Guest Post by Jenna McAnulty
It’s a warm Friday afternoon, school is out, and 200 children are gathered around a plastic bucket on a rust-colored stand. This is Asante Africa Foundation Program Lead, Mary Kwena’s homemade hand washing station — and the students are there to learn how to scrub between their fingers, and so much more. The natural curiosity within each child draws them closer as they listen to Mary explain how things like the common cold and stomach flu are spread.
Most of these students have siblings, so the knowledge they gain here will not stay here. Mary hopes her lesson will create a ripple effect that spreads a new skill — a new power — to hundreds of children and adults throughout the community. The children’s expressions are varied, but focused. Some are confused, but most are curious and excited to learn.
Their opportunities to learn are underscored by one of Asante Africa Foundation’s central beliefs: knowledge is a gift and should be shared. Very quickly these students understand it is their responsibility to their community, to “pay it forward” — to use what they know to help a friend, or teach their own families.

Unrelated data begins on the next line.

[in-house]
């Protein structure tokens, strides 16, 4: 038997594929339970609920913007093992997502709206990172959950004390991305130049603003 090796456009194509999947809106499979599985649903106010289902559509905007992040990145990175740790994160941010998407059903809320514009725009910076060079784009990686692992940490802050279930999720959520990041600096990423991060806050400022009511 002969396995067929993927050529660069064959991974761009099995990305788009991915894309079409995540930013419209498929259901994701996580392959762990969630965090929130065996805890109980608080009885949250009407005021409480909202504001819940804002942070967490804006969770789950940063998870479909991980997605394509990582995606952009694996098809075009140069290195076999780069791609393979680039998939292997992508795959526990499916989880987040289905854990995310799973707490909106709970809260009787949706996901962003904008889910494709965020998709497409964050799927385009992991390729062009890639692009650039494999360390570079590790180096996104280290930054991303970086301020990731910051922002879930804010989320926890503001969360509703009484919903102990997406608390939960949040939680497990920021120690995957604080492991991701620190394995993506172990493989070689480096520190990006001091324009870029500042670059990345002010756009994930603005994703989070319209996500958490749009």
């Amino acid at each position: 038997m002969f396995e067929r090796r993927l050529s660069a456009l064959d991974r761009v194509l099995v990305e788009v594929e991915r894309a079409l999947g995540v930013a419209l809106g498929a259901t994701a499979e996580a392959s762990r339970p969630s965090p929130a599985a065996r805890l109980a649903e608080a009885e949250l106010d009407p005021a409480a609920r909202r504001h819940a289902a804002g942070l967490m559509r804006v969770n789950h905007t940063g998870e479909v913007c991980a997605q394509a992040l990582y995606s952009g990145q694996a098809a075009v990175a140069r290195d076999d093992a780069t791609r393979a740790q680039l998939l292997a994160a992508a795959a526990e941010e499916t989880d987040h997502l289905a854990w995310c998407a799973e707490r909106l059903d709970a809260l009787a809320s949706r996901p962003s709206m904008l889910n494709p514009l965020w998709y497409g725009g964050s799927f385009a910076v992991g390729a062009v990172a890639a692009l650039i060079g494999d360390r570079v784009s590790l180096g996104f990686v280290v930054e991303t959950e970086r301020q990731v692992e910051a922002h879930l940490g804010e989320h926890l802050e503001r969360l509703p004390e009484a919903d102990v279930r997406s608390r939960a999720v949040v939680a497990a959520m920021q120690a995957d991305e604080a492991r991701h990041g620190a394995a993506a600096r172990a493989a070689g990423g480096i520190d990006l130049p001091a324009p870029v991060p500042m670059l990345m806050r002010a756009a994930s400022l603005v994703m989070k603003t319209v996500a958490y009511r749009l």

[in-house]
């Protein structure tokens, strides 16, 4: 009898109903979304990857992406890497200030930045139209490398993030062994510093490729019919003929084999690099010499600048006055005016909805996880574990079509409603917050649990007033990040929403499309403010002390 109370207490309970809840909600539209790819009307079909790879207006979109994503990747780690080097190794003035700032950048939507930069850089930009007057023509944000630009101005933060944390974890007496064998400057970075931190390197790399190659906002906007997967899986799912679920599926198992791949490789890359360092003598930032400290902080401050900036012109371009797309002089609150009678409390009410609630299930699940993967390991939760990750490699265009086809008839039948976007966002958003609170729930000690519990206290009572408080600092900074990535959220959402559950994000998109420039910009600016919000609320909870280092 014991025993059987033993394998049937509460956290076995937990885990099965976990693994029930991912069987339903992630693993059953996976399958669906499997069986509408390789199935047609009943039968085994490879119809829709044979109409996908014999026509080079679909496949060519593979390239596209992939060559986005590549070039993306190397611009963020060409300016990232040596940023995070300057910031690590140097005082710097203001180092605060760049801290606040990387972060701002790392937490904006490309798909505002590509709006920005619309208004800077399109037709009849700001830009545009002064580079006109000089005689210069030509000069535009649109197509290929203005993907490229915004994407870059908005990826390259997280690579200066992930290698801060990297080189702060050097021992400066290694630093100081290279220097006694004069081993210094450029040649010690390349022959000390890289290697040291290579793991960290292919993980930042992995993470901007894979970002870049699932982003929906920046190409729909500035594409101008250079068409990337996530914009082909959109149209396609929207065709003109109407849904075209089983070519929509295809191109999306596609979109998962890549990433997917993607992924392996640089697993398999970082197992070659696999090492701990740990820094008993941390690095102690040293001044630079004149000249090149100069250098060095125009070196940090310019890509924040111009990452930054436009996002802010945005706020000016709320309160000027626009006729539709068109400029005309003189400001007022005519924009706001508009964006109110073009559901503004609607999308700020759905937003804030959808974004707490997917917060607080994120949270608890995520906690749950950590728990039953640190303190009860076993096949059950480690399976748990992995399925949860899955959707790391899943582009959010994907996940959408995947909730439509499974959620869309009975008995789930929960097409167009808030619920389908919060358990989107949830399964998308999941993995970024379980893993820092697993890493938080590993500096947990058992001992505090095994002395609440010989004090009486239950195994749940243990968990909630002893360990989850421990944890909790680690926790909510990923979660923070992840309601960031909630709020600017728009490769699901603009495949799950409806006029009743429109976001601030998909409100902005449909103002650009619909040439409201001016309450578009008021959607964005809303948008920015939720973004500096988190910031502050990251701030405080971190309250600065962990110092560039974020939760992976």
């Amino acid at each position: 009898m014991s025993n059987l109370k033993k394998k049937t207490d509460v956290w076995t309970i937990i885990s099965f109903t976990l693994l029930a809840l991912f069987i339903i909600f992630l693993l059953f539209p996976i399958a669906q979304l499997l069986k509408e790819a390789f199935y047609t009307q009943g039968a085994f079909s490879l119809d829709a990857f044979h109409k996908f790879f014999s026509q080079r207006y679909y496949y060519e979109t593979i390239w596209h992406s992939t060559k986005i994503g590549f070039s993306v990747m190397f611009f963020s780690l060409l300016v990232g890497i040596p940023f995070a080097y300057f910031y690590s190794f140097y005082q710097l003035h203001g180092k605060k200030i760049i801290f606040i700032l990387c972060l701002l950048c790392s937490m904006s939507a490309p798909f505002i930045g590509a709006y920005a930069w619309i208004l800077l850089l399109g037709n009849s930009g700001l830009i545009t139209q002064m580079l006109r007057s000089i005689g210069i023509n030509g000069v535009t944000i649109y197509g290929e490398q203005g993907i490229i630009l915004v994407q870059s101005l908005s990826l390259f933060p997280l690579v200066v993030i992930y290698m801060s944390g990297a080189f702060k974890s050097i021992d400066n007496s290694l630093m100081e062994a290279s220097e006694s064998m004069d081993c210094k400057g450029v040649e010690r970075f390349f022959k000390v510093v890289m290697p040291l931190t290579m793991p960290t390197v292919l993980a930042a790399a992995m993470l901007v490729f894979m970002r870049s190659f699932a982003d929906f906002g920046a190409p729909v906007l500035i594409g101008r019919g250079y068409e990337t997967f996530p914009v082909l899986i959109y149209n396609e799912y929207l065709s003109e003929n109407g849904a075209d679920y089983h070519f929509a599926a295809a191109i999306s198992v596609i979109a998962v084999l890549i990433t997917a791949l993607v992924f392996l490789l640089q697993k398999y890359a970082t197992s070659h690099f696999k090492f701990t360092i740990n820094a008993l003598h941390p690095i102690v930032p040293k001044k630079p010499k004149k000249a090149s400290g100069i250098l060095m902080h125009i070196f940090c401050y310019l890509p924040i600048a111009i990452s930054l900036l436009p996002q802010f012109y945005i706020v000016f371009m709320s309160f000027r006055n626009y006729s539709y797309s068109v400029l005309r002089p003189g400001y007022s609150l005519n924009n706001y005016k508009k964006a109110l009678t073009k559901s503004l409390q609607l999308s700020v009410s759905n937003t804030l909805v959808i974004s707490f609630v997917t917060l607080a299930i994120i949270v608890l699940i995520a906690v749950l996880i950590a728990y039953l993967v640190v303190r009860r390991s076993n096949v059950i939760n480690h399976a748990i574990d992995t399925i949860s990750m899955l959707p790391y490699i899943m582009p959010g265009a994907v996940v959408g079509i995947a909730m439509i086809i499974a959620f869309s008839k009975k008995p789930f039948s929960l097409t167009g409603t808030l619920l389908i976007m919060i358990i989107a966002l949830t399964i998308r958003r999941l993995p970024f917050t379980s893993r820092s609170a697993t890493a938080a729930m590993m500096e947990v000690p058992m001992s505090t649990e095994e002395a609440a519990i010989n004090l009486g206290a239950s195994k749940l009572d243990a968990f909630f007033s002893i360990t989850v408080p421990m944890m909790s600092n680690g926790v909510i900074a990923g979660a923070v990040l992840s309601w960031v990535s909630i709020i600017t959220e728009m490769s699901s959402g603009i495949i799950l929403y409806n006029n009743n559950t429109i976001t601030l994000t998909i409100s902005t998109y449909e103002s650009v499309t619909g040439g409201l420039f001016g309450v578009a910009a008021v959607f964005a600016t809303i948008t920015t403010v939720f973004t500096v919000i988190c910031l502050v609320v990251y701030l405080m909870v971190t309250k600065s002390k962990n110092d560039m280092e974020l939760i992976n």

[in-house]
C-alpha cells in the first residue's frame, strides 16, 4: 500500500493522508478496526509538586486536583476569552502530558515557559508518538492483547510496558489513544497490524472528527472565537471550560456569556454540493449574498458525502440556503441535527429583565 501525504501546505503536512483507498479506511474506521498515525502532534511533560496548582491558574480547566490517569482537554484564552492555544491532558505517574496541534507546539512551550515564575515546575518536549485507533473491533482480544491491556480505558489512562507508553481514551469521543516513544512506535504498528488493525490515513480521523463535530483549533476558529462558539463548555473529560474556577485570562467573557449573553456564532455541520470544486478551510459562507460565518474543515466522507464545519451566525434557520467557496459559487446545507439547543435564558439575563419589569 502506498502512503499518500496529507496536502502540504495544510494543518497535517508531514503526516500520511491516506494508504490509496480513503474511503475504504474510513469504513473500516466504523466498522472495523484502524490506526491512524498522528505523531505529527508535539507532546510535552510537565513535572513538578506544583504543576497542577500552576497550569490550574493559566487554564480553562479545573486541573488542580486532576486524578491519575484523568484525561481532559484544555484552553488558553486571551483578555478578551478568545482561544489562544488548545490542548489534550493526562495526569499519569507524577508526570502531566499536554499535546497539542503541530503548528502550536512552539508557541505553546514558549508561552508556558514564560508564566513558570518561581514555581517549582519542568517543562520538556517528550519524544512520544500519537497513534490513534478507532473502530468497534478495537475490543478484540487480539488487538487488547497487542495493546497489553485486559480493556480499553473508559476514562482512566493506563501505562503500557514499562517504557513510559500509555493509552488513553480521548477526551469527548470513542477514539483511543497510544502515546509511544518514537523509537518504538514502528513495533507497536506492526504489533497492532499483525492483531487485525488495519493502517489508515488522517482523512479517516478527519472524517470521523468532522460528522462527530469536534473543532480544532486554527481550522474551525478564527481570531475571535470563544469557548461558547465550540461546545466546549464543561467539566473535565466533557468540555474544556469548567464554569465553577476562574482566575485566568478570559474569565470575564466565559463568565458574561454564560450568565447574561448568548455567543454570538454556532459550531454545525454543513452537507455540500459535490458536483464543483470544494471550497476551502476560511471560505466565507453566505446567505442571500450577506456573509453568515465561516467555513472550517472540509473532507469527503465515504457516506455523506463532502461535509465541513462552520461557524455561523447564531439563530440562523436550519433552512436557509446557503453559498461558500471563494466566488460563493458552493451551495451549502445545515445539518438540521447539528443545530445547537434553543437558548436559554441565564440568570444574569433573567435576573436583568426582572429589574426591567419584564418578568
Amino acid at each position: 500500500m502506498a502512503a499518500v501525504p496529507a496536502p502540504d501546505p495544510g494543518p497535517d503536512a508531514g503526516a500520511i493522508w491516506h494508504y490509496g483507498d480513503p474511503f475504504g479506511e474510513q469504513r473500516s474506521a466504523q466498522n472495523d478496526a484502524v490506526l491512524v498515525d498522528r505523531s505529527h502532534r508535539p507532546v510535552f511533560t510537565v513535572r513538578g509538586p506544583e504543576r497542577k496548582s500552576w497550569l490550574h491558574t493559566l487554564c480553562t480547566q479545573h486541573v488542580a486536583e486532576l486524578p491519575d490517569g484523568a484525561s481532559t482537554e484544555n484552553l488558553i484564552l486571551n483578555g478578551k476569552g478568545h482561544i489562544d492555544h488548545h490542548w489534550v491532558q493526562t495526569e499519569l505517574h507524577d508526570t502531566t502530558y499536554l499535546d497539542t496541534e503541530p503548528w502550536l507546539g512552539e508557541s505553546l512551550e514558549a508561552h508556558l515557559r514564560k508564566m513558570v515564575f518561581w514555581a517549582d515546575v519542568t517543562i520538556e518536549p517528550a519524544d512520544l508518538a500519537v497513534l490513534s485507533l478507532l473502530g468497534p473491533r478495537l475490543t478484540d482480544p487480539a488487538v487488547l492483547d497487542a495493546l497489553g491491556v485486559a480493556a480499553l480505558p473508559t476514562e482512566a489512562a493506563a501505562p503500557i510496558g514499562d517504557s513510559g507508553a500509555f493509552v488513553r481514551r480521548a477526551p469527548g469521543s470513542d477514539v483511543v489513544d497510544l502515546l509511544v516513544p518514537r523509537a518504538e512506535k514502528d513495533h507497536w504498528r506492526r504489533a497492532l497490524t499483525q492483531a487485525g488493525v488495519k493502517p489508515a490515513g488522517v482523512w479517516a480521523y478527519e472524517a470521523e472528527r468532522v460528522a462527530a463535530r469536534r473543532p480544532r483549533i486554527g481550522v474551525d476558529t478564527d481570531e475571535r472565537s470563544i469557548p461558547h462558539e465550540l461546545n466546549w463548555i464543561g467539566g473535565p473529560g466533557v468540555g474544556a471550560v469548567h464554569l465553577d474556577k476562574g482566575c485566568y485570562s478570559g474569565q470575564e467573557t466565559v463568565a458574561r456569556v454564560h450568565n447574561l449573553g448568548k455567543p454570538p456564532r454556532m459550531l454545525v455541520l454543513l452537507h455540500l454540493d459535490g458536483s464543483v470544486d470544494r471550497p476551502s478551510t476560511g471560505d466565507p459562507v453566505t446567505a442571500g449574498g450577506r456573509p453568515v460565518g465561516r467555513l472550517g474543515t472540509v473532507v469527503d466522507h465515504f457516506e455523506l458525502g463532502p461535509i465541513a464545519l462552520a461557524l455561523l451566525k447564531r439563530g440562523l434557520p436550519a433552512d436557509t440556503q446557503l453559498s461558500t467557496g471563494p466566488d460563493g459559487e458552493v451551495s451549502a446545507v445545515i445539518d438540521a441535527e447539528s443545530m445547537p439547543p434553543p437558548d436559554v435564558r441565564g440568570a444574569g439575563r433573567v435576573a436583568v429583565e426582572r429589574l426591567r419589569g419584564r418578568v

The hand-washing lesson was about empowering each child to take pride in, and ownership of their own body — to protect themselves and their community. Mary’s approachable, fun, and relatable way of teaching encouraged the children to ask questions. They could ask questions that are silly, serious, or even scary. What is most important though, is that they walked away feeling stronger than before.
The work being done through Asante Africa Foundation goes far beyond building academic knowledge. This simple lesson on hand washing techniques created many new leaders and a much healthier community of learners.